Mocking C-sharp



If C# isn't your first language, it's got a certain "what is wrong with these people" quality. Sure, Java, Python, Scala have some funny choices, but the philosophy makes sense. With C# it feels like over at microsoft, whenever a manager gives 2-months notice they get moved over to the C# team to make some changes on their way out.

Let's just flat-out make fun of C# internet culture (I'm pretty sure most working C# coders are tolerating it, unlike the bloggers who gush).

They don't know what an interface is

The problem is that C# borrows the interface keyword from Java. This blocks all understanding that an interface is an abstract concept. They're never heard of making a class by first designing a public interface as a contract with users: I provide the functions you need, and you don't ask me how they work. To them, an interface is anything with interface written in front of it.

They have no concept of encapsulation

This is obvious, since interfaces and encapsulation go together. The funny part is, they've heard of encapsulation and have a crazy idea of how it works: make all member variables private, but completely expose them using getters/setters. Here's an "encapsulated" C# Point class, using properties (they love those things). In every way it's the same as public x and y:

class Point {
  private int _x, _y;
  public int x { get { return _x; } set { _x=value; } }
  public int y { get { return _y; } set { _y=value; } }

They'll beam with joy that Point is now encapsulated. But in this case, no real harm was done. The real problem is when they have a class that really needs private variables. They'll fully expose them with do-nothing setters/getters. It never occurs to them to design the interface first, then hide the private variables, since they "know" classes aren't interfaces.

What is their problem with plain-old-data classes?

This is the reverse of the previous issue. They regard public variables as sneaky Bolsheviks. Show an internet C# coder a simple class Point { public int x,y; } and they'll fix it for you by converting to do-nothing getter and setters.

Automatic getter/setters

What if the people using your language have a fetish which makes the program worse in every way? For example, replacing perfectly good public variables with useless get/set functions. Provide a short-cut! Here's the "improved" Point class using the automatic properties feature:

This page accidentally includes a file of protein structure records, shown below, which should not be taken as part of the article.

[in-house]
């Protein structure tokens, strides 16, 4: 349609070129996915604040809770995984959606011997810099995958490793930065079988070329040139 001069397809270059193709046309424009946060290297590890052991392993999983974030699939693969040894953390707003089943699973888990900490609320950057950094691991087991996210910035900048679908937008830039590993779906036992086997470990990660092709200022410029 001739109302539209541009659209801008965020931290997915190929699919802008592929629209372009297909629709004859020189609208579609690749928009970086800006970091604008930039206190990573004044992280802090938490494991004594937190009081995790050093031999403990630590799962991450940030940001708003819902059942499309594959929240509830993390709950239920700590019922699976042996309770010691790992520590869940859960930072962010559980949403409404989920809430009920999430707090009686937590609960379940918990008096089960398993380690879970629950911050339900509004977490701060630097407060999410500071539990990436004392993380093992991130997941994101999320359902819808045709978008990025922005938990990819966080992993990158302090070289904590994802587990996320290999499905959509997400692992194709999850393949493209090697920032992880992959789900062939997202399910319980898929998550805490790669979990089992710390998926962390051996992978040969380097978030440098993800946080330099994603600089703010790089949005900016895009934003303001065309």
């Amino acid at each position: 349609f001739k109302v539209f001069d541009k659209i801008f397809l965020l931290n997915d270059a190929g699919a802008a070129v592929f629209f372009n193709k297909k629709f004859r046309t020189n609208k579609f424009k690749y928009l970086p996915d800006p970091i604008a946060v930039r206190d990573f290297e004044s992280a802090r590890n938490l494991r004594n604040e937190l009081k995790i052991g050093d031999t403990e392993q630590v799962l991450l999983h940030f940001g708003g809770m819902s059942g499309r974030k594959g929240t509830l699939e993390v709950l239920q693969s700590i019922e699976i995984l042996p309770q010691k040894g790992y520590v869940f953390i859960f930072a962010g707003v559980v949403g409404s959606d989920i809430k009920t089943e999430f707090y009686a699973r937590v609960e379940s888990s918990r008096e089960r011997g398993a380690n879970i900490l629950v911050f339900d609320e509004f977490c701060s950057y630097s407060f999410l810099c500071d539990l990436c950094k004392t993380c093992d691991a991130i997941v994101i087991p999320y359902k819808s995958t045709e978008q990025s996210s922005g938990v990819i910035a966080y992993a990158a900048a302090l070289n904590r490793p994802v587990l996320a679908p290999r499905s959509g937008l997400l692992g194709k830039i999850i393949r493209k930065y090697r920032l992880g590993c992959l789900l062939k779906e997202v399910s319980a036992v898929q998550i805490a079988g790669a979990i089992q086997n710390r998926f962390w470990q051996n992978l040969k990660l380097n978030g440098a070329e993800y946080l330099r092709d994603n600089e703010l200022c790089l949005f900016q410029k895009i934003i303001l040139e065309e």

class Point {
  // no private vars. Each function below makes a hidden one
  int x { get; set; } // special short-cut. x is still a pair of fumctions
  int y { get; set; }

These can't be expanded and have no options. If you later want a real getter or setter, you'll need to rip these out for real ones, and explicitly declare any private vars.

Now's a good time to explain how the "everything must be a property" style came about, which is even funnier. At one point the C# linker was bugged so that it couldn't tell when you converted a variable into a property. Client code using p1.x should seamlessly adapt from public x to properties x. That's actually the purpose of properties. But the bug causes it not to recompile and attempt to read p1.x directly as a variable, even though it's now a function call.

They don't understand call-by-reference

At one point the microsoft C# site had this bit of nonsense: "reference variables are always passed by reference". But reference variables are pointers, and we've all seen the standard "pointer by/not-by reference" example. How could the intern have made that mistake?

The problem is learning reference types early. C# started life as a copy of Java, so was locked into describing most variables as References. They learn that first and use it often. When they finally hear call-by-reference, they can't think of a reference as anything else.

They've also already passed classes to functions which modify them. They've never had to learn that parameters are merely copies. Your basic C# coder thinks pass-by-reference is an obscure hack for the few times you need to change an integer using a function (an int? Why isn't it in a class)?

They really don't understand call-by-reference

As we know, call-by-ref has two common forms: parameters as output-only, or as "in-out" -- the ones you may wish to adjust. C# formalized this. They call output-only parms out, then strangely, call inout parms ref. This is somewhat clever since it allows them to enforce different error messages.